When the United Kingdom voted to leave the European Union last month, the seaside town of Port Talbot in Wales eagerly went along with the move. Brexit was approved by some 57 percent of the town's residents.

Now some of them are wondering if they made the wrong decision.

The June 23 Brexit vote has raised questions about the fate of the troubled Port Talbot Works, Britain's largest surviving steel plant — a huge, steam-belching facility that has long been the town's biggest employer.

Solar Impulse 2 has landed in Cairo, completing the penultimate leg of its attempt to circumnavigate the globe using only the power of the sun.

The trip over the Mediterranean included a breathtaking flyover of the Pyramids. Check it out:

President Obama is challenging Americans to have an honest and open-hearted conversation about race and law enforcement. But even as he sits down at the White House with police and civil rights activists, Obama is mindful of the limits of that approach.

"I've seen how inadequate words can be in bringing about lasting change," the president said Tuesday at a memorial service for five law officers killed last week in Dallas. "I've seen how inadequate my own words have been."

Mice watching Orson Welles movies may help scientists explain human consciousness.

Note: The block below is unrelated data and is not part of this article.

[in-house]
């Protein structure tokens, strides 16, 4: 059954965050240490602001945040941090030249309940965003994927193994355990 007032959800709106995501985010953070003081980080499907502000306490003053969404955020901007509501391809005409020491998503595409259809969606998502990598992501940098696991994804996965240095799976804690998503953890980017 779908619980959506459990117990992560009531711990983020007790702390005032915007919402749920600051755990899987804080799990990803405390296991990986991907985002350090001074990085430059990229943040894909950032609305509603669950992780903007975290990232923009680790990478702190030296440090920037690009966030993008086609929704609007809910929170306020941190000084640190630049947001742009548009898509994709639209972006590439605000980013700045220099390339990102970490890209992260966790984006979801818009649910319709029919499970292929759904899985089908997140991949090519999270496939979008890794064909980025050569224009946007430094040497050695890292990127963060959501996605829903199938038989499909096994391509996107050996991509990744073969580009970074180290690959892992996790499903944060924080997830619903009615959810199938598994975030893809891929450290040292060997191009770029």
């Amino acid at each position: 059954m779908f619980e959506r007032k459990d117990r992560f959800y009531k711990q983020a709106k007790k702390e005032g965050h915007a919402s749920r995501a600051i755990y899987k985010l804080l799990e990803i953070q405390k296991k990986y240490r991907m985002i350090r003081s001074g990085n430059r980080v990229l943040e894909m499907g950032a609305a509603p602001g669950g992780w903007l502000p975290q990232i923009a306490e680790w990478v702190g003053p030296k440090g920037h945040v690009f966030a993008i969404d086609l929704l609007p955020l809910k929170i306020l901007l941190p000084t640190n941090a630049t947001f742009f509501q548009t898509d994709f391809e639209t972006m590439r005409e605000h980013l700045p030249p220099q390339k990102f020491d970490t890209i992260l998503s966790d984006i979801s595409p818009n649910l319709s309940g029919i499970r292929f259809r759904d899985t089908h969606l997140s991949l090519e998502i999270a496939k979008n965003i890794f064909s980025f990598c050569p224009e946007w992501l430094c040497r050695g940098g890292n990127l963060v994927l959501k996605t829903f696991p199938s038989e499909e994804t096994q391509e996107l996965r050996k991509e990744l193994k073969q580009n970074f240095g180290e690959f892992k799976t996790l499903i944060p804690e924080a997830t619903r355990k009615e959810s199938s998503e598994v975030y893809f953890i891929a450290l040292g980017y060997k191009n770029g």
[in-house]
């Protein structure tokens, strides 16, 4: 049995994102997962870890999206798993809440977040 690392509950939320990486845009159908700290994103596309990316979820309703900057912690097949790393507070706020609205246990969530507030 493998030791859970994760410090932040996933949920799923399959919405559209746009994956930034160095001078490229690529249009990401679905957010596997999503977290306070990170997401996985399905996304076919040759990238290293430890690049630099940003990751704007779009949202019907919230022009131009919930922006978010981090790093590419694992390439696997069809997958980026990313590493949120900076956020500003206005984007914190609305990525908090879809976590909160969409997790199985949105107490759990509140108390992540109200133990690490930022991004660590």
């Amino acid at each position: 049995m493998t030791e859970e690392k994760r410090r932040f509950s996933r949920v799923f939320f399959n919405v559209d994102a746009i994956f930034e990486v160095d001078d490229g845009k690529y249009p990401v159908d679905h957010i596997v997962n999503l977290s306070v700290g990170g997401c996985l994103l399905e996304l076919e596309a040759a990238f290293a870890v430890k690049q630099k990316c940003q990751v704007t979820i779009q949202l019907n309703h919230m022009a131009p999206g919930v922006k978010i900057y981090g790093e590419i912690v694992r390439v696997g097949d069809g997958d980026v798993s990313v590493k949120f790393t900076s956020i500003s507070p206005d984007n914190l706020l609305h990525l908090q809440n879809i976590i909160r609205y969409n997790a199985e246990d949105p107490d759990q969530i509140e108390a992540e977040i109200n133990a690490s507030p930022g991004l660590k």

At least that's one premise of the Allen Brain Observatory, which launched Wednesday and lets anyone with an Internet connection study a mouse brain as it responds to visual information.

The FBI says it is giving up on the D.B. Cooper investigation, 45 years after the mysterious hijacker parachuted into the night with $200,000 in a briefcase, becoming an instant folk figure.

"Following one of the longest and most exhaustive investigations in our history," the FBI's Ayn Dietrich-Williams said in a statement, "the FBI redirected resources allocated to the D.B. Cooper case in order to focus on other investigative priorities."

This is the first in a series of essays concerning our collective future. The goal is to bring forth some of the main issues humanity faces today, as we move forward to uncertain times. In an effort to be as thorough as possible, we will consider two kinds of threats: those due to natural disasters and those that are man-made. The idea is to expose some of the dangers and possible mechanisms that have been proposed to deal with these issues. My intention is not to offer a detailed analysis for each threat — but to invite reflection and, hopefully, action.